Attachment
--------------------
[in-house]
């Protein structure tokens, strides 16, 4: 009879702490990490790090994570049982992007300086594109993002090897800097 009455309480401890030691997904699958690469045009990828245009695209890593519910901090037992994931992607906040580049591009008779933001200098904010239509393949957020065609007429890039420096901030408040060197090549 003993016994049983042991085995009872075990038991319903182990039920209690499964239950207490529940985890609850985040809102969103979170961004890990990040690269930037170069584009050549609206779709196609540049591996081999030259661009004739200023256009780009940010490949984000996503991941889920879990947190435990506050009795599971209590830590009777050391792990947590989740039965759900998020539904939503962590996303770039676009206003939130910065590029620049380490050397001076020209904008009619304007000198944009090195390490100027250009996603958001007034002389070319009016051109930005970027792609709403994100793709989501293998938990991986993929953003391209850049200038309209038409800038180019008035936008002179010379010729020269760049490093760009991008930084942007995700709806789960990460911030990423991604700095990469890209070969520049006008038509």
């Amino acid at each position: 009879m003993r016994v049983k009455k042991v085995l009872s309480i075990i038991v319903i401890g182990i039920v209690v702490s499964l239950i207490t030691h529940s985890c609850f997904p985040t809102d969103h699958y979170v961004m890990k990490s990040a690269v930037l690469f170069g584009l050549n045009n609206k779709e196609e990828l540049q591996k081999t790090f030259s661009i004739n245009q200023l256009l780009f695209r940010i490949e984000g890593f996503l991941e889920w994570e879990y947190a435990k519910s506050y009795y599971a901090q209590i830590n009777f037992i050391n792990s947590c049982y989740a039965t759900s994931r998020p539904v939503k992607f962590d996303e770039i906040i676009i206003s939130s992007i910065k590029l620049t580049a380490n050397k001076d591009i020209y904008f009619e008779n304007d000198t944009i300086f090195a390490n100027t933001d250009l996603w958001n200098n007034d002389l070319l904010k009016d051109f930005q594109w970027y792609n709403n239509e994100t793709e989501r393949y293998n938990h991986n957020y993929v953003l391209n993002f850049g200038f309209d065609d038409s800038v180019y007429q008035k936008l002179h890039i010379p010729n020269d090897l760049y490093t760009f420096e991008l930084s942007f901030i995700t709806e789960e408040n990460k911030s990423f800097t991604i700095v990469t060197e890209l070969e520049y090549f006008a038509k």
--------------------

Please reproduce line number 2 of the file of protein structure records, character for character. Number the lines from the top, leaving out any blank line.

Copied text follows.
């Protein structure tokens, strides 16, 4: 009879702490990490790090994570049982992007300086594109993002090897800097 009455309480401890030691997904699958690469045009990828245009695209890593519910901090037992994931992607906040580049591009008779933001200098904010239509393949957020065609007429890039420096901030408040060197090549 003993016994049983042991085995009872075990038991319903182990039920209690499964239950207490529940985890609850985040809102969103979170961004890990990040690269930037170069584009050549609206779709196609540049591996081999030259661009004739200023256009780009940010490949984000996503991941889920879990947190435990506050009795599971209590830590009777050391792990947590989740039965759900998020539904939503962590996303770039676009206003939130910065590029620049380490050397001076020209904008009619304007000198944009090195390490100027250009996603958001007034002389070319009016051109930005970027792609709403994100793709989501293998938990991986993929953003391209850049200038309209038409800038180019008035936008002179010379010729020269760049490093760009991008930084942007995700709806789960990460911030990423991604700095990469890209070969520049006008038509």